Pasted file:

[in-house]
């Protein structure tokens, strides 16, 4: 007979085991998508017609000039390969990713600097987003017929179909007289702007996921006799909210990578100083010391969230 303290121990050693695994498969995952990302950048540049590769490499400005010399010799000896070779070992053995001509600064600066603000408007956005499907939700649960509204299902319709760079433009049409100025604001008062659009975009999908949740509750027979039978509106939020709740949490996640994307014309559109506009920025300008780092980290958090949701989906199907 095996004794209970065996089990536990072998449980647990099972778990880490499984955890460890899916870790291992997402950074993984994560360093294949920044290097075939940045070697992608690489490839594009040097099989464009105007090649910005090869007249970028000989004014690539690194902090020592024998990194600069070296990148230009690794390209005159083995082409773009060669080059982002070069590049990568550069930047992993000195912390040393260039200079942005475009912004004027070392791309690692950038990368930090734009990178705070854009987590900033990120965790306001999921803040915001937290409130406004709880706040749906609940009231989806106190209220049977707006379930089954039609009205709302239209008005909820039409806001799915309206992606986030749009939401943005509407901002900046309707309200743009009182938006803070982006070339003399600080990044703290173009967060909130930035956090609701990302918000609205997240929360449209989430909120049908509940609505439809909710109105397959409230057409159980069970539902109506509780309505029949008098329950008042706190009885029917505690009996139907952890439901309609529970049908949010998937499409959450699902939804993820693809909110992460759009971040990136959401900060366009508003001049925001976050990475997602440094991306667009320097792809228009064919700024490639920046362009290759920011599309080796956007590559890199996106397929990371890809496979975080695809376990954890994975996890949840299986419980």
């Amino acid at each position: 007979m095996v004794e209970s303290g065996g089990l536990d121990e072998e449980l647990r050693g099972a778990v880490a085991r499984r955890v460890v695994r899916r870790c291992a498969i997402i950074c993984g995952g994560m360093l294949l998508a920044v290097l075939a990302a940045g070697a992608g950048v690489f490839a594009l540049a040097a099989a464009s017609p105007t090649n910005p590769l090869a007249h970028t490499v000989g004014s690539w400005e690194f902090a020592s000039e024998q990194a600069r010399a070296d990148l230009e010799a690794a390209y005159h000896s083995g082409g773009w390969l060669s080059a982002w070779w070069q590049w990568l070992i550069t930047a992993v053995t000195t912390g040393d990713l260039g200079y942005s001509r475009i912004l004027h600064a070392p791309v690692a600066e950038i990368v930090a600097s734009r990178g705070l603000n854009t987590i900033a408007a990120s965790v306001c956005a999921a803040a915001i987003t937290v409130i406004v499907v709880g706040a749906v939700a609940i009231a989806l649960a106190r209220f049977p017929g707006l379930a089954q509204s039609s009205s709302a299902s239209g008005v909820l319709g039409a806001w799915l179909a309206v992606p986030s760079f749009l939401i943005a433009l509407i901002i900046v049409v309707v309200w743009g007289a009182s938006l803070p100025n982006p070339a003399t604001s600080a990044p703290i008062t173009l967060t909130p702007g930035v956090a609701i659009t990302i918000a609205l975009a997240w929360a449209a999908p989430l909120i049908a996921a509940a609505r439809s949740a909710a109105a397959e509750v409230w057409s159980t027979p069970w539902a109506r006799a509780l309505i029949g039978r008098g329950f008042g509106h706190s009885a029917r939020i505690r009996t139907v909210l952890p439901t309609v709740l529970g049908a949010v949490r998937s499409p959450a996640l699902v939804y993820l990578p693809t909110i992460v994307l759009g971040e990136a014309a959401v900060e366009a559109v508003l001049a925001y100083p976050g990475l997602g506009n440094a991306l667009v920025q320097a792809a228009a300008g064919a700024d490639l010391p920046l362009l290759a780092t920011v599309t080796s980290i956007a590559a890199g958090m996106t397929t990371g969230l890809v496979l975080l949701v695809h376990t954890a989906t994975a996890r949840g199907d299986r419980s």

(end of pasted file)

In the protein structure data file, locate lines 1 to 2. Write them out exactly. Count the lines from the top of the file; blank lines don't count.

[in-house]
């Protein structure tokens, strides 16, 4: 007979085991998508017609000039390969990713600097987003017929179909007289702007996921006799909210990578100083010391969230 303290121990050693695994498969995952990302950048540049590769490499400005010399010799000896070779070992053995001509600064600066603000408007956005499907939700649960509204299902319709760079433009049409100025604001008062659009975009999908949740509750027979039978509106939020709740949490996640994307014309559109506009920025300008780092980290958090949701989906199907 095996004794209970065996089990536990072998449980647990099972778990880490499984955890460890899916870790291992997402950074993984994560360093294949920044290097075939940045070697992608690489490839594009040097099989464009105007090649910005090869007249970028000989004014690539690194902090020592024998990194600069070296990148230009690794390209005159083995082409773009060669080059982002070069590049990568550069930047992993000195912390040393260039200079942005475009912004004027070392791309690692950038990368930090734009990178705070854009987590900033990120965790306001999921803040915001937290409130406004709880706040749906609940009231989806106190209220049977707006379930089954039609009205709302239209008005909820039409806001799915309206992606986030749009939401943005509407901002900046309707309200743009009182938006803070982006070339003399600080990044703290173009967060909130930035956090609701990302918000609205997240929360449209989430909120049908509940609505439809909710109105397959409230057409159980069970539902109506509780309505029949008098329950008042706190009885029917505690009996139907952890439901309609529970049908949010998937499409959450699902939804993820693809909110992460759009971040990136959401900060366009508003001049925001976050990475997602440094991306667009320097792809228009064919700024490639920046362009290759920011599309080796956007590559890199996106397929990371890809496979975080695809376990954890994975996890949840299986419980």